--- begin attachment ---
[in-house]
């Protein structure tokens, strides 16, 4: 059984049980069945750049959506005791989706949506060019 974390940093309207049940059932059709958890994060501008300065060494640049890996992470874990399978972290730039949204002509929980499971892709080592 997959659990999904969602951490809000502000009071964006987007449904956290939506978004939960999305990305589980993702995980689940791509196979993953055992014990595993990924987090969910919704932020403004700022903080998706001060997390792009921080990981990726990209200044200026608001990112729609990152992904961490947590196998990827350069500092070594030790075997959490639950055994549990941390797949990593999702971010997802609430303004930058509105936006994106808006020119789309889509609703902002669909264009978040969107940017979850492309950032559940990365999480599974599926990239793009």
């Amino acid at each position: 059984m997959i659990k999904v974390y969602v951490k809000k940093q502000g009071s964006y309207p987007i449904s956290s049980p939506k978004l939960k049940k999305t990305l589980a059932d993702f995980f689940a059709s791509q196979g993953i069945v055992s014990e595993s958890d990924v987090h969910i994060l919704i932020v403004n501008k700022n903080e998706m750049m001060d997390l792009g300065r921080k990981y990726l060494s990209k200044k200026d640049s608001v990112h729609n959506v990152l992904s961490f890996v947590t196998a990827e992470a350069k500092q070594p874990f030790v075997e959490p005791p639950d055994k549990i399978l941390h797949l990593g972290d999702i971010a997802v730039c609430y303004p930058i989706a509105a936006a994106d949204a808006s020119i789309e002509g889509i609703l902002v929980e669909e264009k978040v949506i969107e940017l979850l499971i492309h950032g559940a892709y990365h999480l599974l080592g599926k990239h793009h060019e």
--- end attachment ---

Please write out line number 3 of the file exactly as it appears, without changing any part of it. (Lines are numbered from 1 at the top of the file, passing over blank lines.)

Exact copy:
């Amino acid at each position: 059984m997959i659990k999904v974390y969602v951490k809000k940093q502000g009071s964006y309207p987007i449904s956290s049980p939506k978004l939960k049940k999305t990305l589980a059932d993702f995980f689940a059709s791509q196979g993953i069945v055992s014990e595993s958890d990924v987090h969910i994060l919704i932020v403004n501008k700022n903080e998706m750049m001060d997390l792009g300065r921080k990981y990726l060494s990209k200044k200026d640049s608001v990112h729609n959506v990152l992904s961490f890996v947590t196998a990827e992470a350069k500092q070594p874990f030790v075997e959490p005791p639950d055994k549990i399978l941390h797949l990593g972290d999702i971010a997802v730039c609430y303004p930058i989706a509105a936006a994106d949204a808006s020119i789309e002509g889509i609703l902002v929980e669909e264009k978040v949506i969107e940017l979850l499971i492309h950032g559940a892709y990365h999480l599974l080592g599926k990239h793009h060019e």